“The cows have died after getting stuck in mud that has remained of the Bware dam, which is drying up at an alarming rate,” she said.

“My brother Joseph Okolo lost 3 cattle in the same day when they got stuck in the mud. They were too emaciated to walk and thus they had to be pulled out and slaughtered,” a resident identified as Obinju said.

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The drought, which began early this year, has forced farmers to trek long distances in search of pasture and water for livestock.

In some homes, children have stopped going to school to help search for water.

The chief said there were no rivers in East Kaden, adding that the area depended on the only dam and ponds that have all dried up.

“I wish to confirm that about 3,000 people are effected. We are staring at a major disaster. Because of the drought, we did not plant in the second season,” she said.

The residents told The Standard On Sunday that the area suffered crop failure in the last harvest and the only food available cannot last for three months.

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The residents are currently relying on polluted water from a nearby dam dug in 1952 as they wait for the county government to complete sinking a borehole at Bande Girls.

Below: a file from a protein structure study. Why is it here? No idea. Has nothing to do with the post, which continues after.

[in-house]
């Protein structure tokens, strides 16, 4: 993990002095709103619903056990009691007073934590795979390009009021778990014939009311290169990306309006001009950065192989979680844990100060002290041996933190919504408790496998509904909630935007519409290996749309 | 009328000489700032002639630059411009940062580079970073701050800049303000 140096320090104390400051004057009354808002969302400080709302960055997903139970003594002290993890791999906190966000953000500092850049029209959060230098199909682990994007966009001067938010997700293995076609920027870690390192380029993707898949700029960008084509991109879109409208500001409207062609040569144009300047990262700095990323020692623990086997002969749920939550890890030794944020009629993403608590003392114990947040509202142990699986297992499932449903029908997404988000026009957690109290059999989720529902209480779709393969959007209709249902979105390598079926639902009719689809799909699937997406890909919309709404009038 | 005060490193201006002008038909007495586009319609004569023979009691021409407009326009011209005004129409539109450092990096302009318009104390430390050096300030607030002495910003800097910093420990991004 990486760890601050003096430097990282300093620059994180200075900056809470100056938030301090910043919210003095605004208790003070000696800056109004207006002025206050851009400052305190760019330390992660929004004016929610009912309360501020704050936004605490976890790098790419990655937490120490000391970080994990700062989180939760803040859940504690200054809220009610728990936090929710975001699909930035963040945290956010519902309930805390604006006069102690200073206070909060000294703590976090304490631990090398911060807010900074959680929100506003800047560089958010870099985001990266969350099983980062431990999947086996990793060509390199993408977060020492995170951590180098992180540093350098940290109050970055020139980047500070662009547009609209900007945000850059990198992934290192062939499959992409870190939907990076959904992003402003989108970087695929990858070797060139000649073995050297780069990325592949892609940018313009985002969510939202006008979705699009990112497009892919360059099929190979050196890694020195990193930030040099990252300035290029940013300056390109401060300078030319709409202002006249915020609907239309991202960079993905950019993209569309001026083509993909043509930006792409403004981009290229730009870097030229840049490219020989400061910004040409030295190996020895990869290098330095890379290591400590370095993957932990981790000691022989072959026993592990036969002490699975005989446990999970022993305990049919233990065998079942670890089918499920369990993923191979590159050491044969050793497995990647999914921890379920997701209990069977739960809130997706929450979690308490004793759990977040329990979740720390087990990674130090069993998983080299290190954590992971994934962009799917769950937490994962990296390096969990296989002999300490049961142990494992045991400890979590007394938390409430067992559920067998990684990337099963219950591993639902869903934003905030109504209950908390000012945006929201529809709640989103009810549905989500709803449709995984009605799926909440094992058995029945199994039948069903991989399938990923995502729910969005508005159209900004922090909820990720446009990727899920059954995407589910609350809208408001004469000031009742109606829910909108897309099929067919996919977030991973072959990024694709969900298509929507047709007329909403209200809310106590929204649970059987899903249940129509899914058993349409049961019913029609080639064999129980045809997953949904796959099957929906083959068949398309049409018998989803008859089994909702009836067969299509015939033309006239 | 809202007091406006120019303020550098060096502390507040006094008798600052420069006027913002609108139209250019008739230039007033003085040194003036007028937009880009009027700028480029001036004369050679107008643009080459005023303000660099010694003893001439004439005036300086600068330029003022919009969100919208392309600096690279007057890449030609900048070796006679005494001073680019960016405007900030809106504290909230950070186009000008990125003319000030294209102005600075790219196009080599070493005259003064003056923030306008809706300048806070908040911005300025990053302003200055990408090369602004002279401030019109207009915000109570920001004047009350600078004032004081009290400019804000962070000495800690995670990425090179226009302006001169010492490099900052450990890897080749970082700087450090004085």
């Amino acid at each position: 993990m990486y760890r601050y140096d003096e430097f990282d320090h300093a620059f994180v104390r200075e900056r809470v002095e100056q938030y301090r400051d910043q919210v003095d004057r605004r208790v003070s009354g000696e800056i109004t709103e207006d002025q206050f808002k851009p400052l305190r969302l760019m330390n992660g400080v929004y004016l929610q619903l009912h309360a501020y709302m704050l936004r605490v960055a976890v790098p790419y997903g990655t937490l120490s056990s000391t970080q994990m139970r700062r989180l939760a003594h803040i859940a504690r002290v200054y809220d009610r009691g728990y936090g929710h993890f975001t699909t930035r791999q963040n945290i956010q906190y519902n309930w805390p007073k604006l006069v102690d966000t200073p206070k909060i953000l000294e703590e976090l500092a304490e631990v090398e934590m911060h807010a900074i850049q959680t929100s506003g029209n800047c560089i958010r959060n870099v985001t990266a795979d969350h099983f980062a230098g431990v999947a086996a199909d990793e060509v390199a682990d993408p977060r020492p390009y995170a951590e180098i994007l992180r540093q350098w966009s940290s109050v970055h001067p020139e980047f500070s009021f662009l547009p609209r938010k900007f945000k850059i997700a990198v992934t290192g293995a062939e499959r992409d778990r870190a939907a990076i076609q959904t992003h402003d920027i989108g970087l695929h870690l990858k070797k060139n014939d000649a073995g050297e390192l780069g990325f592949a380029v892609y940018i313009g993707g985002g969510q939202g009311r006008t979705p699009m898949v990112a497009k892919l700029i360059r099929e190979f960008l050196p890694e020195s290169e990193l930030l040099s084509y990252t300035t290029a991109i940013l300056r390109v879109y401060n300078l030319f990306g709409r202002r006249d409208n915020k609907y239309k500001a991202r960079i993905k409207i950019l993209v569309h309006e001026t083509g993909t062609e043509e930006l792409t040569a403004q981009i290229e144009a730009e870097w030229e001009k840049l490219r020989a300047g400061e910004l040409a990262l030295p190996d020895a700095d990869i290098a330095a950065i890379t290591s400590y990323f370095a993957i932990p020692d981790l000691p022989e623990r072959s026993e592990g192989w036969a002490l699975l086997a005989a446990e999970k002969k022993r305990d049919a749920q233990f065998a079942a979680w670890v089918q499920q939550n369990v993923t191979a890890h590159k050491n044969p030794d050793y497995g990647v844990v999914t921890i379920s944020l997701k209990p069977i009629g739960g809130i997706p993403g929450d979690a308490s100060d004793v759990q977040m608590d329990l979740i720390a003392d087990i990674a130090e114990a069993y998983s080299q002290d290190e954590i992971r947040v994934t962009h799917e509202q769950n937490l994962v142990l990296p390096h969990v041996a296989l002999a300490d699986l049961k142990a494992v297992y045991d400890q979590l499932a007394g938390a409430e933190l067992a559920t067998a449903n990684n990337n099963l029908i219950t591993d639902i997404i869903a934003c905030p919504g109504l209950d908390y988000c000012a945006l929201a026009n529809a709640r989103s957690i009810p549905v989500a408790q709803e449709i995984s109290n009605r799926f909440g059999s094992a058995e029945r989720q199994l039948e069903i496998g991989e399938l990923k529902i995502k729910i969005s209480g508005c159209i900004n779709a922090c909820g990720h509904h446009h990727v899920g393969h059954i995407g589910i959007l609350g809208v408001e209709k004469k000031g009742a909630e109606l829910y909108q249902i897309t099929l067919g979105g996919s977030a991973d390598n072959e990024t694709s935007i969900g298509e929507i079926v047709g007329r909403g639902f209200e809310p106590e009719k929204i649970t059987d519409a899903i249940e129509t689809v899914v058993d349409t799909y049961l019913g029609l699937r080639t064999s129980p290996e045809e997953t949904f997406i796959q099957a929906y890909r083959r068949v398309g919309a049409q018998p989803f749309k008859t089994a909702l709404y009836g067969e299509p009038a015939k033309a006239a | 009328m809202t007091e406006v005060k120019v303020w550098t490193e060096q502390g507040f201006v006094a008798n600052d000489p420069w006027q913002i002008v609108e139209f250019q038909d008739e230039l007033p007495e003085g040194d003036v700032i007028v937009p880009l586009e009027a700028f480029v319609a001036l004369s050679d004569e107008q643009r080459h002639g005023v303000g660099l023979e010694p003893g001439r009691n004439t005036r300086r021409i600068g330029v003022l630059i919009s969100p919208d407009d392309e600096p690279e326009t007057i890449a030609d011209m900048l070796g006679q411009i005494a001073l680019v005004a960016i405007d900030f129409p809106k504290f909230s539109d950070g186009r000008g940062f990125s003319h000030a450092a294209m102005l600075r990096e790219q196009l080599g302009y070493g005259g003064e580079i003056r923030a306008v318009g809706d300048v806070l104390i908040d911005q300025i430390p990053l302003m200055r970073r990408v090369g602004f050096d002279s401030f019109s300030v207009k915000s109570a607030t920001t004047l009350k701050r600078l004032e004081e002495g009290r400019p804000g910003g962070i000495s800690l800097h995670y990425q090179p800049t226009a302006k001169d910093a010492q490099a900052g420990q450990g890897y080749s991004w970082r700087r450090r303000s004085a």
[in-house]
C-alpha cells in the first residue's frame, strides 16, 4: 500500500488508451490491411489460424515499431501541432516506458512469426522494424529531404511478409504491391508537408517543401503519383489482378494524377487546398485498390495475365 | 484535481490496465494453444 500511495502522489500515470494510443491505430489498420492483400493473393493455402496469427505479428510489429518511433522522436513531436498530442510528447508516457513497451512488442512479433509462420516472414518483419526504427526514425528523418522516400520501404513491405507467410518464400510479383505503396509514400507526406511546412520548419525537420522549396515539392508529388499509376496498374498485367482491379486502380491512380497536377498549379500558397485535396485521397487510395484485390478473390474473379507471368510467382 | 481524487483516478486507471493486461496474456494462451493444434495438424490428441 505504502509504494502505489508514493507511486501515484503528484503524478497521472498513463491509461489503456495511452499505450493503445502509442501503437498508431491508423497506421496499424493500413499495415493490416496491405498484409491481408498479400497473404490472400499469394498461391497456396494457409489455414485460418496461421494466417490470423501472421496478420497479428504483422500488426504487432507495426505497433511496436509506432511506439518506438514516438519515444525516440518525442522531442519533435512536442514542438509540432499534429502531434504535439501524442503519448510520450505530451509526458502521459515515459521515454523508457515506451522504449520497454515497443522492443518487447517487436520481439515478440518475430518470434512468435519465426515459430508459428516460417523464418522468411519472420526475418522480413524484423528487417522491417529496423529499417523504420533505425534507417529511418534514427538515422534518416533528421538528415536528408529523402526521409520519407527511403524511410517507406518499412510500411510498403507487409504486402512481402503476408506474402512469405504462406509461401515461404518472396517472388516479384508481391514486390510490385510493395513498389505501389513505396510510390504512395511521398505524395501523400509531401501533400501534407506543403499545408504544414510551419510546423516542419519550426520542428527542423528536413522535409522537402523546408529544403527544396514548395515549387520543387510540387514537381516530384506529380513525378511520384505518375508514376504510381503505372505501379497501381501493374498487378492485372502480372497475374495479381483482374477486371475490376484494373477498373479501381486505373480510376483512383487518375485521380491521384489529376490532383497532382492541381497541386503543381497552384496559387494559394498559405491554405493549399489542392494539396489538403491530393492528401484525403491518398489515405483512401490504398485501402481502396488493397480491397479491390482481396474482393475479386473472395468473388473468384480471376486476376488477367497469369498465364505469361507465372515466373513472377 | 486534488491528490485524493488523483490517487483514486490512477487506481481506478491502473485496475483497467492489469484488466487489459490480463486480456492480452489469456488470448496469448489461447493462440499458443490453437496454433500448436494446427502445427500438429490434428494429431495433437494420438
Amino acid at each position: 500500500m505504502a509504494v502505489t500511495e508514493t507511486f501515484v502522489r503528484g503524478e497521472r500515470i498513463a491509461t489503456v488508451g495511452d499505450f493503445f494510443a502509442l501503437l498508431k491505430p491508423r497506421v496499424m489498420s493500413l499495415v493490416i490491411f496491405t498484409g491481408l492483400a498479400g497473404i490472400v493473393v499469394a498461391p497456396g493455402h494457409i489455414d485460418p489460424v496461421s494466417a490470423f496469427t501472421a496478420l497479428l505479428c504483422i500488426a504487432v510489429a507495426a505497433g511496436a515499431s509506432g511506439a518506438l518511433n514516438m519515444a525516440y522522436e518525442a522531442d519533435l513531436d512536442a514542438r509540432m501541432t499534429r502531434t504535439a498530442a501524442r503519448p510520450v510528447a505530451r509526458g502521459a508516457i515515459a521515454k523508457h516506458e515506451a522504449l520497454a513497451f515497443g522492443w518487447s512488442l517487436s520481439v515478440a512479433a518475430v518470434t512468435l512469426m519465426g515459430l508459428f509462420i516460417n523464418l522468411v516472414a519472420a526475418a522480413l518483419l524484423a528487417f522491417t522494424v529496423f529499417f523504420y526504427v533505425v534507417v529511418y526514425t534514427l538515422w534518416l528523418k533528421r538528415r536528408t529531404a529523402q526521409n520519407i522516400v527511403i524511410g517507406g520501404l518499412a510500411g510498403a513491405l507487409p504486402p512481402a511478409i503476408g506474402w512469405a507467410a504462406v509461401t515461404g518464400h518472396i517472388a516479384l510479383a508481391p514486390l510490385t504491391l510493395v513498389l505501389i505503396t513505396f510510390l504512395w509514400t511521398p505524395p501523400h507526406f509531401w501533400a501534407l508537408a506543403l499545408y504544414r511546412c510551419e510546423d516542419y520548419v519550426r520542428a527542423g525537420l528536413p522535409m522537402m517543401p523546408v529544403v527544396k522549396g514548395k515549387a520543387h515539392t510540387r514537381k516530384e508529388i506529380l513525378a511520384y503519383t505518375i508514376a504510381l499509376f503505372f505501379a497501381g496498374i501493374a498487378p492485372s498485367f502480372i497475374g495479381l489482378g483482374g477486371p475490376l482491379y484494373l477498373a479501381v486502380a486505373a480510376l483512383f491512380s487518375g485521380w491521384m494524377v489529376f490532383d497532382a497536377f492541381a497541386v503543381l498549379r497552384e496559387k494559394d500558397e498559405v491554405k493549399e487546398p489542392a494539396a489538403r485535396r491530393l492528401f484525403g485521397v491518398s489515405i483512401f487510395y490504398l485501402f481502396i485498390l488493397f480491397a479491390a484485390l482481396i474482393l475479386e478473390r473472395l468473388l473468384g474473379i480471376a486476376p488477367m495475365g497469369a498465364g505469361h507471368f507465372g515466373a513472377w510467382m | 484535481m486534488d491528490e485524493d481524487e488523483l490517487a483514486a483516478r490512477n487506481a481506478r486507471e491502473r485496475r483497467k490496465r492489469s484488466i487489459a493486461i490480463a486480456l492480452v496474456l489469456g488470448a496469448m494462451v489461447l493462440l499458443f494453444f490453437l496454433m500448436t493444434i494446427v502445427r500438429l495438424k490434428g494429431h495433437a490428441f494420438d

The dam now serves human, domestic and wild animals. It is muddy and on the verge of drying up, just like the local streams. County Public health officers have since warned the villagers against drinking the water as it is heavily polluted.

And more than 200,000 residents of Homa Bay and Siaya counties are faced with starvation following a prolonged drought that has resulted in poor harvest and lack of pasture for livestock.

County and National government officials identified the worst affected areas as Nyatike, Karachuonyo in Homa Bay, Rarieda, Yimbo and Alego in Siaya counties where there has been no rainfall since May.

Most residents have left their homes with their animals in search of pasture and water.

Siaya County Commissioner Oningonio Olesosio said residents are facing starvation after poor harvest and trek long distances in search of water.

The Ministry of Interior noted that in Alego, 84,000 people were adversely affected by the drought.

Ironically, Alego straddles the expansive Yalla Swamp, where an American company is managing a multi-billion farming enterprise and produces thousands of tones of rice and maize.